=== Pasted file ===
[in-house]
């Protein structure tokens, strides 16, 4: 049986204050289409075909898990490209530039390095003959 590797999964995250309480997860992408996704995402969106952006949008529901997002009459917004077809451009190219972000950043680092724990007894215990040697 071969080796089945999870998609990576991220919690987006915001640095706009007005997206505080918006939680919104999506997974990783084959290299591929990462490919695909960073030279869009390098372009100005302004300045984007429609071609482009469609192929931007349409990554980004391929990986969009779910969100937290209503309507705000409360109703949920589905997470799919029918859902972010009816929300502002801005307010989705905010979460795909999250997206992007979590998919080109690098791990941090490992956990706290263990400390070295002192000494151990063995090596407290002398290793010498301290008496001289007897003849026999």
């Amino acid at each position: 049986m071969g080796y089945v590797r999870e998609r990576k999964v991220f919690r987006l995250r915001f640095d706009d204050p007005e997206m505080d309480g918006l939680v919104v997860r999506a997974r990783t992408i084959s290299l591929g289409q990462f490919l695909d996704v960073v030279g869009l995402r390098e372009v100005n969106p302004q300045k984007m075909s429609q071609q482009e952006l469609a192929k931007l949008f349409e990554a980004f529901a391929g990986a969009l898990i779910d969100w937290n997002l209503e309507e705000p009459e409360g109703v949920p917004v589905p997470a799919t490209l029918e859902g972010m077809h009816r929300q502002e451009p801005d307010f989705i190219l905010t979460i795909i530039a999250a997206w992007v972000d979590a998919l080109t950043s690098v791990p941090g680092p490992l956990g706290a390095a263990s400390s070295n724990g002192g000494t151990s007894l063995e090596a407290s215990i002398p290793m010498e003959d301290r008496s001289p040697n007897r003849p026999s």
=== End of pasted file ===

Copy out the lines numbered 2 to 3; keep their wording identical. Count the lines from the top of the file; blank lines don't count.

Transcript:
């Protein structure tokens, strides 16, 4: 049986204050289409075909898990490209530039390095003959 590797999964995250309480997860992408996704995402969106952006949008529901997002009459917004077809451009190219972000950043680092724990007894215990040697 071969080796089945999870998609990576991220919690987006915001640095706009007005997206505080918006939680919104999506997974990783084959290299591929990462490919695909960073030279869009390098372009100005302004300045984007429609071609482009469609192929931007349409990554980004391929990986969009779910969100937290209503309507705000409360109703949920589905997470799919029918859902972010009816929300502002801005307010989705905010979460795909999250997206992007979590998919080109690098791990941090490992956990706290263990400390070295002192000494151990063995090596407290002398290793010498301290008496001289007897003849026999």
């Amino acid at each position: 049986m071969g080796y089945v590797r999870e998609r990576k999964v991220f919690r987006l995250r915001f640095d706009d204050p007005e997206m505080d309480g918006l939680v919104v997860r999506a997974r990783t992408i084959s290299l591929g289409q990462f490919l695909d996704v960073v030279g869009l995402r390098e372009v100005n969106p302004q300045k984007m075909s429609q071609q482009e952006l469609a192929k931007l949008f349409e990554a980004f529901a391929g990986a969009l898990i779910d969100w937290n997002l209503e309507e705000p009459e409360g109703v949920p917004v589905p997470a799919t490209l029918e859902g972010m077809h009816r929300q502002e451009p801005d307010f989705i190219l905010t979460i795909i530039a999250a997206w992007v972000d979590a998919l080109t950043s690098v791990p941090g680092p490992l956990g706290a390095a263990s400390s070295n724990g002192g000494t151990s007894l063995e090596a407290s215990i002398p290793m010498e003959d301290r008496s001289p040697n007897r003849p026999s």